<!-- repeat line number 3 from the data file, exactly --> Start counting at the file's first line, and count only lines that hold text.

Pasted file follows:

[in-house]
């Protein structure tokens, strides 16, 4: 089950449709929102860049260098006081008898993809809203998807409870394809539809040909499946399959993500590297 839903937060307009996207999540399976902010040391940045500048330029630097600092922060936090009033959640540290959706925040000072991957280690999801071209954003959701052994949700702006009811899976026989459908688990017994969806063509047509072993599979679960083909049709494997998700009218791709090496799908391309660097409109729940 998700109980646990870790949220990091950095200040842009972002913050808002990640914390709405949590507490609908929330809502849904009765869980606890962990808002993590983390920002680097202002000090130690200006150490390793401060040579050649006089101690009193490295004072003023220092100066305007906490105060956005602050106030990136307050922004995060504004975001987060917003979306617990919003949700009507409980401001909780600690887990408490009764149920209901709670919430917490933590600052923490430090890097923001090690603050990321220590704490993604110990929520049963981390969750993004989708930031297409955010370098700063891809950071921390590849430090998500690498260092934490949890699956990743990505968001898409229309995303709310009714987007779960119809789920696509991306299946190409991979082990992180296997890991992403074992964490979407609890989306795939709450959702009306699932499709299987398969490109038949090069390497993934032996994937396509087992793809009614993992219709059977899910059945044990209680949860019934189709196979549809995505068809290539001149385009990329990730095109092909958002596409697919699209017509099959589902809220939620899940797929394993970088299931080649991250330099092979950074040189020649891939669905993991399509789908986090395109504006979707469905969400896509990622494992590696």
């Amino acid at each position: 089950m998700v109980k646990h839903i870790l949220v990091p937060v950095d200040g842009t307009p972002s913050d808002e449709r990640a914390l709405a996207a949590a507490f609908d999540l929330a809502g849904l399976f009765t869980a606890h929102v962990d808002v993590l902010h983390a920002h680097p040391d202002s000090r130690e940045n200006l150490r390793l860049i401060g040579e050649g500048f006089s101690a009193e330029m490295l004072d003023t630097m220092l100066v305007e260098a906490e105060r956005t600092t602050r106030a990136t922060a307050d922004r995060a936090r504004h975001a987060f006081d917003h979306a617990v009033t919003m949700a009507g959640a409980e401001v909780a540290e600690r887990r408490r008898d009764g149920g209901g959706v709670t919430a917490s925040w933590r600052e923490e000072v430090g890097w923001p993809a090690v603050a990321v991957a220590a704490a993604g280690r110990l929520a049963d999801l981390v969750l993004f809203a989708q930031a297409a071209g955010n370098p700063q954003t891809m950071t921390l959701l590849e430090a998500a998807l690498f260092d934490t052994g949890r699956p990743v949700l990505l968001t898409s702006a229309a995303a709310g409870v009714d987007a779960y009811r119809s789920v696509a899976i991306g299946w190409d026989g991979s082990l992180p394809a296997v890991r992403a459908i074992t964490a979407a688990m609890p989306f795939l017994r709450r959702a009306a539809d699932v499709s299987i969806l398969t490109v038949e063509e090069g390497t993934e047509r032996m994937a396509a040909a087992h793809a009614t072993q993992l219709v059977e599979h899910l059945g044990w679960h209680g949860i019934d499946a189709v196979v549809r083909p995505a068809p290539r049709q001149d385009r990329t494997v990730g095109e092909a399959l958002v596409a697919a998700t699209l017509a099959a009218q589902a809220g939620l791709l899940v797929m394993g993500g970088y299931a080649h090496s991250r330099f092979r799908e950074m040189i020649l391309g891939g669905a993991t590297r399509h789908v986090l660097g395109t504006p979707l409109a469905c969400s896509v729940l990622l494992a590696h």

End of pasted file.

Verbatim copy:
């Amino acid at each position: 089950m998700v109980k646990h839903i870790l949220v990091p937060v950095d200040g842009t307009p972002s913050d808002e449709r990640a914390l709405a996207a949590a507490f609908d999540l929330a809502g849904l399976f009765t869980a606890h929102v962990d808002v993590l902010h983390a920002h680097p040391d202002s000090r130690e940045n200006l150490r390793l860049i401060g040579e050649g500048f006089s101690a009193e330029m490295l004072d003023t630097m220092l100066v305007e260098a906490e105060r956005t600092t602050r106030a990136t922060a307050d922004r995060a936090r504004h975001a987060f006081d917003h979306a617990v009033t919003m949700a009507g959640a409980e401001v909780a540290e600690r887990r408490r008898d009764g149920g209901g959706v709670t919430a917490s925040w933590r600052e923490e000072v430090g890097w923001p993809a090690v603050a990321v991957a220590a704490a993604g280690r110990l929520a049963d999801l981390v969750l993004f809203a989708q930031a297409a071209g955010n370098p700063q954003t891809m950071t921390l959701l590849e430090a998500a998807l690498f260092d934490t052994g949890r699956p990743v949700l990505l968001t898409s702006a229309a995303a709310g409870v009714d987007a779960y009811r119809s789920v696509a899976i991306g299946w190409d026989g991979s082990l992180p394809a296997v890991r992403a459908i074992t964490a979407a688990m609890p989306f795939l017994r709450r959702a009306a539809d699932v499709s299987i969806l398969t490109v038949e063509e090069g390497t993934e047509r032996m994937a396509a040909a087992h793809a009614t072993q993992l219709v059977e599979h899910l059945g044990w679960h209680g949860i019934d499946a189709v196979v549809r083909p995505a068809p290539r049709q001149d385009r990329t494997v990730g095109e092909a399959l958002v596409a697919a998700t699209l017509a099959a009218q589902a809220g939620l791709l899940v797929m394993g993500g970088y299931a080649h090496s991250r330099f092979r799908e950074m040189i020649l391309g891939g669905a993991t590297r399509h789908v986090l660097g395109t504006p979707l409109a469905c969400s896509v729940l990622l494992a590696h």